The Unreality of Reality

Posted on: 2022-02-15

I ran across an article about Gnosticism this morning and it has got me thinking. To pull out a few points

From the article:

In Greek, Gnosis means “knowledge,” and to be a Gnostic is to claim to possess a special kind of knowledge: the knowledge that the world isn’t the reality it supposes to be.

So basically it’s religion for super-fans of The Matrix.

In many ways life seems to becoming increasingly detached from reality.

In politics it has become routine to shamelessly lie, distort and deflect. This isn't some kind of subtle trick - it's obvious. It's in your face. In some ways that seems to be the point.

This works in a few ways, by leaders saying something that is obviously untrue is a projection of power. The power to shape reality. The power to not have to worry about 'your' reality or reality at all. It also helps as a kind of destabilizing force - project an ongoing constantly changing inconsistent narrative makes it's kind of hard to pin anything down. Yesterday a politician says that white supremacists are "good people" and today "racism is bad". So which is it? Almost all of the time going with the first/most horrible thing said is what they meant. The later statements are in effect "cover". Much like saying something terrible and then saying "it's just a joke".

Putin has a more "advanced" version of the technique called non-linear warefare. Here it's not a question of covering up yesterdays mistake of revealing (if only slightly) who you really are. With non-linear warefare you support a wide array of contradictory views - even those contradicting your own. You do this to destabilize. You do this to stir confusion, and disrupt reality. If nobody can agree on reality it's going to be hard to organize against.

Technology is also increasingly blurring reality. The most obvious example of this would be social media. Within it each person is in their own "bubble" of "things they like" or probably more accurately things that third parties can use to manipulate them. Interestingly the people paying for the manipulation do not care what the result of this manipulation is as long as from their point of view it gets them some some net benefit or at worst is at benign. That doesn't mean it doesn't cause a huge amount of harm - such as promoting fascism or white supremacy.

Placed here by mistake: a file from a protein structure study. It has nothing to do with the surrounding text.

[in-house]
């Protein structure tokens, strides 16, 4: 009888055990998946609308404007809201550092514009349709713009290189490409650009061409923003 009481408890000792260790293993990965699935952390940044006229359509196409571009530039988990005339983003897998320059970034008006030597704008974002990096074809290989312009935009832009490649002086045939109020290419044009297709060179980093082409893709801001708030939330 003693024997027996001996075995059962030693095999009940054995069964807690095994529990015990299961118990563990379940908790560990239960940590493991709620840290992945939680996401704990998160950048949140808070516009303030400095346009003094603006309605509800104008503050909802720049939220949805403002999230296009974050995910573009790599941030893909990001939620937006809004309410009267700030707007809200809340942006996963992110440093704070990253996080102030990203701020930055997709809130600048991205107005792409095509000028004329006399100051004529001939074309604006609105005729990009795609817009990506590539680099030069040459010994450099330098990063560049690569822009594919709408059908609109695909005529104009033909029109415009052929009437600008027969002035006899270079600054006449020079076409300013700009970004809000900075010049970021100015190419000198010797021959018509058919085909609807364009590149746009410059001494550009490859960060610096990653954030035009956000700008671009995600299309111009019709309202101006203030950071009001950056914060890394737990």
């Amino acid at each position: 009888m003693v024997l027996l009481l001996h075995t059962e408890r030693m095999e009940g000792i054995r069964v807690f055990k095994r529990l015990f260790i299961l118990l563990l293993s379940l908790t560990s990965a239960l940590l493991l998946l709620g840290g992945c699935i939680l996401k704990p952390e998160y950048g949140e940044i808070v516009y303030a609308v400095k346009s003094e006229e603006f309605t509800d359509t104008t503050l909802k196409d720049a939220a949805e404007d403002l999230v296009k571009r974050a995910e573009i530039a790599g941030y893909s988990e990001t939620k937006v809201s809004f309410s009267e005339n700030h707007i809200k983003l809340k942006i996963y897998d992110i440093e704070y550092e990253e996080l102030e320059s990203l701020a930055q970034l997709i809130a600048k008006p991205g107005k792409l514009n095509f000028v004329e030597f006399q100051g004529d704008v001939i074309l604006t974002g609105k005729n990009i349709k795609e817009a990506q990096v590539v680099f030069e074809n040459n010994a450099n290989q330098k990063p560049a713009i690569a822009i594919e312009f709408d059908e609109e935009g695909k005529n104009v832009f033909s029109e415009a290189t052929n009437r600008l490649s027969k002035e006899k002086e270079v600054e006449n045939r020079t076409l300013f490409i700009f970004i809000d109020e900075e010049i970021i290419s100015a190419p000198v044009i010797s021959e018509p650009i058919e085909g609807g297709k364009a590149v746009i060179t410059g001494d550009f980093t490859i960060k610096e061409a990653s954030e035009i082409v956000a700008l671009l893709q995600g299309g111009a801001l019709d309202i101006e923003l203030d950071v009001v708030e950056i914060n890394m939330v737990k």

At one level you have the harm of living in a bubble. At another level the contents of that bubble are there for the gain of unseen parties. With Facebook or whoever mediating and profiting from this state of affairs.

It's probably worth pointing out the 'invisible hand' of a social media isn't a person. It's an algorithm, that is trying to maximize some result, that is believed to be to the benefit of the usually paying unseen parties. It does not require an 'evil' person to be directly in the loop deciding how to promote evil things. It is an unthinking AI algorithm that is doing so based on a huge amount of factors that are unseen and perhaps hard to even articulate. To believe that you can even perceive what the manipulation is, much less control against it is wishful thinking.

Whilst it is not necessary for a person to be directly involved in promoting 'evil' things, people can and do direct the AI to do so. Which leads to another benefit from the point of view of the social media providers - they can claim that when bad things happen it's not their problem or responsibility. Sometimes they'll "tweak" the algorithm, and we are all good. Unsurprisingly that doesn't change anything.

Distorting reality is a dangerous super power. Cambridge Analytica shows how pervasive surveillance and covert manipulation can be used in politics.

Facebook recently changed it's name to Meta - because it hopes it will control the metaverse

From the article:

First coined in Snow Crash by the sci-fi novelist Neal Stephenson, the term metaverse originally described a virtual world where people flee to escape a dystopian real one.

The combination of Facebook and the dystopia of "the metaverse" seems like a terrifying worst case scenario.

One thing reality has going for it is it's a level playing field. The physics that controls your life controls my life. The physics we have here on Earth is the same as on the moon, or a planet light years away. 'Physics' is an actual shared reality we all inhabit. It's the substrate that everything runs on. Physics does provide hard limits on what one can and cannot do.

With an actual metaverse that's not true. The substrate can be changed at any time for any reason. You can be surveilled and manipulated in ways that today might be hard to imagine. The owners of the metaverse will in effect be gods. I'm sure that's part of the appeal.

The original article talks about people starting to see this problem and embracing more "real" things. I'm not so sure. For one thing the last few decades have shown that convenience routinely trumps any other concern. For another it's becoming increasingly easy to push people into some sort of dependence. From the requirement of having a smart phone to do may things in the real world (like park a car), to having to be on social media to not have FOMO.

The article also talks about how twitter in some ways is a "real place". That is an interesting point. At one level of course twitter is part of reality, in so far there are real electrons in a computer somewhere that put text on your screen that says things. The text of course could be complete rubbish.

Unless we can find a way to return to some kind of shared reality it's hard to see how democracy can really work. Which is probably why democracy is failing in so many places around the world. That being the case doing something about social media and arguably media in general isn't just some nice thing to do, it's probably one of the most important and consequential things we can do.